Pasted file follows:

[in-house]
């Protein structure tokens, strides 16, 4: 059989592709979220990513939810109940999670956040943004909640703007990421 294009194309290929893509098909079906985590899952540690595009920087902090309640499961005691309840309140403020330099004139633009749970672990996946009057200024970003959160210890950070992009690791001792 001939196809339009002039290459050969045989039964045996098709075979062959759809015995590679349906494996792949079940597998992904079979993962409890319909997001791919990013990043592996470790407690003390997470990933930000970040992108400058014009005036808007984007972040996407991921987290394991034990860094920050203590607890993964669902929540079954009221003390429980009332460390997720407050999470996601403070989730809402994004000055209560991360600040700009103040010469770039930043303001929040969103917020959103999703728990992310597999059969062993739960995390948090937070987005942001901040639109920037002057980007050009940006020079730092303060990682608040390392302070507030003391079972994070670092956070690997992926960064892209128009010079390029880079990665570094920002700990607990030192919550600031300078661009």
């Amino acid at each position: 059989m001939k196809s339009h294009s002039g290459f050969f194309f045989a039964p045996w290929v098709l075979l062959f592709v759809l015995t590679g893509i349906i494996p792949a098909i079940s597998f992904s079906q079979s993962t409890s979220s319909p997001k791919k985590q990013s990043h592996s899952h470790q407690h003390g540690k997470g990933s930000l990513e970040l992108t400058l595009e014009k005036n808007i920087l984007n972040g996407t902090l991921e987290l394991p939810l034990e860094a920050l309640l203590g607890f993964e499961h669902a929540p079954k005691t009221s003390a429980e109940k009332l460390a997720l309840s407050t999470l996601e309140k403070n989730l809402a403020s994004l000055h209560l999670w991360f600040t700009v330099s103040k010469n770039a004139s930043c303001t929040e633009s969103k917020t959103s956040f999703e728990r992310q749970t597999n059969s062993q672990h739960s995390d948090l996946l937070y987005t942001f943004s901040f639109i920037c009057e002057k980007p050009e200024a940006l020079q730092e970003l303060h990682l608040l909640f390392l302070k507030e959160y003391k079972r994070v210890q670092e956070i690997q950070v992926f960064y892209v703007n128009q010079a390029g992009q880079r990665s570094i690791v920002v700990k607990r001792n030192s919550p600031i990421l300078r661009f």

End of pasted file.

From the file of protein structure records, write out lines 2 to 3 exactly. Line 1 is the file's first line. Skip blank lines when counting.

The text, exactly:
């Protein structure tokens, strides 16, 4: 059989592709979220990513939810109940999670956040943004909640703007990421 294009194309290929893509098909079906985590899952540690595009920087902090309640499961005691309840309140403020330099004139633009749970672990996946009057200024970003959160210890950070992009690791001792 001939196809339009002039290459050969045989039964045996098709075979062959759809015995590679349906494996792949079940597998992904079979993962409890319909997001791919990013990043592996470790407690003390997470990933930000970040992108400058014009005036808007984007972040996407991921987290394991034990860094920050203590607890993964669902929540079954009221003390429980009332460390997720407050999470996601403070989730809402994004000055209560991360600040700009103040010469770039930043303001929040969103917020959103999703728990992310597999059969062993739960995390948090937070987005942001901040639109920037002057980007050009940006020079730092303060990682608040390392302070507030003391079972994070670092956070690997992926960064892209128009010079390029880079990665570094920002700990607990030192919550600031300078661009």
């Amino acid at each position: 059989m001939k196809s339009h294009s002039g290459f050969f194309f045989a039964p045996w290929v098709l075979l062959f592709v759809l015995t590679g893509i349906i494996p792949a098909i079940s597998f992904s079906q079979s993962t409890s979220s319909p997001k791919k985590q990013s990043h592996s899952h470790q407690h003390g540690k997470g990933s930000l990513e970040l992108t400058l595009e014009k005036n808007i920087l984007n972040g996407t902090l991921e987290l394991p939810l034990e860094a920050l309640l203590g607890f993964e499961h669902a929540p079954k005691t009221s003390a429980e109940k009332l460390a997720l309840s407050t999470l996601e309140k403070n989730l809402a403020s994004l000055h209560l999670w991360f600040t700009v330099s103040k010469n770039a004139s930043c303001t929040e633009s969103k917020t959103s956040f999703e728990r992310q749970t597999n059969s062993q672990h739960s995390d948090l996946l937070y987005t942001f943004s901040f639109i920037c009057e002057k980007p050009e200024a940006l020079q730092e970003l303060h990682l608040l909640f390392l302070k507030e959160y003391k079972r994070v210890q670092e956070i690997q950070v992926f960064y892209v703007n128009q010079a390029g992009q880079r990665s570094i690791v920002v700990k607990r001792n030192s919550p600031i990421l300078r661009f």